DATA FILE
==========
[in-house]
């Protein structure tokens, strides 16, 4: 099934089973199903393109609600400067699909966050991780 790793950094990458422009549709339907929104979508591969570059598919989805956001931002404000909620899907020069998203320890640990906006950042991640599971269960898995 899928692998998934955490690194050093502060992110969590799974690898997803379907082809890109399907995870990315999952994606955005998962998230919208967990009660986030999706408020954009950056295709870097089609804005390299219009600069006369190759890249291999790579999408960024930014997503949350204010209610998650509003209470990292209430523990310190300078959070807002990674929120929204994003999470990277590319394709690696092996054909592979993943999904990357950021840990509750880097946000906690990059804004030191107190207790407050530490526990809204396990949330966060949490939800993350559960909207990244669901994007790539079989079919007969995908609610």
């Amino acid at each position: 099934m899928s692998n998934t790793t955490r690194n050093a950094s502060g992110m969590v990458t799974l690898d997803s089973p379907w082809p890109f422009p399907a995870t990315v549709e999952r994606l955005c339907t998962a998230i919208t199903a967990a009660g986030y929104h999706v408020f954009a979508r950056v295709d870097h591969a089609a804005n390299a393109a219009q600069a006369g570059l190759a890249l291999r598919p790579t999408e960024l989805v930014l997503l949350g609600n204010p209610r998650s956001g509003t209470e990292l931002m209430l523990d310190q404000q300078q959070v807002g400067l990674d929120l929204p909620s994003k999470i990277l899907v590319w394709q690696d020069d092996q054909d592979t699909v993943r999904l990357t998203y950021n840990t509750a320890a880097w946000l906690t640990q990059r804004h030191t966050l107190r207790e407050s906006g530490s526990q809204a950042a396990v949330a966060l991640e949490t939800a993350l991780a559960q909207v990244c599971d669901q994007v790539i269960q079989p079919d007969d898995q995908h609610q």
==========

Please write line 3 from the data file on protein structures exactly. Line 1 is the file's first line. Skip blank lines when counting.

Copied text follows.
């Amino acid at each position: 099934m899928s692998n998934t790793t955490r690194n050093a950094s502060g992110m969590v990458t799974l690898d997803s089973p379907w082809p890109f422009p399907a995870t990315v549709e999952r994606l955005c339907t998962a998230i919208t199903a967990a009660g986030y929104h999706v408020f954009a979508r950056v295709d870097h591969a089609a804005n390299a393109a219009q600069a006369g570059l190759a890249l291999r598919p790579t999408e960024l989805v930014l997503l949350g609600n204010p209610r998650s956001g509003t209470e990292l931002m209430l523990d310190q404000q300078q959070v807002g400067l990674d929120l929204p909620s994003k999470i990277l899907v590319w394709q690696d020069d092996q054909d592979t699909v993943r999904l990357t998203y950021n840990t509750a320890a880097w946000l906690t640990q990059r804004h030191t966050l107190r207790e407050s906006g530490s526990q809204a950042a396990v949330a966060l991640e949490t939800a993350l991780a559960q909207v990244c599971d669901q994007v790539i269960q079989p079919d007969d898995q995908h609610q």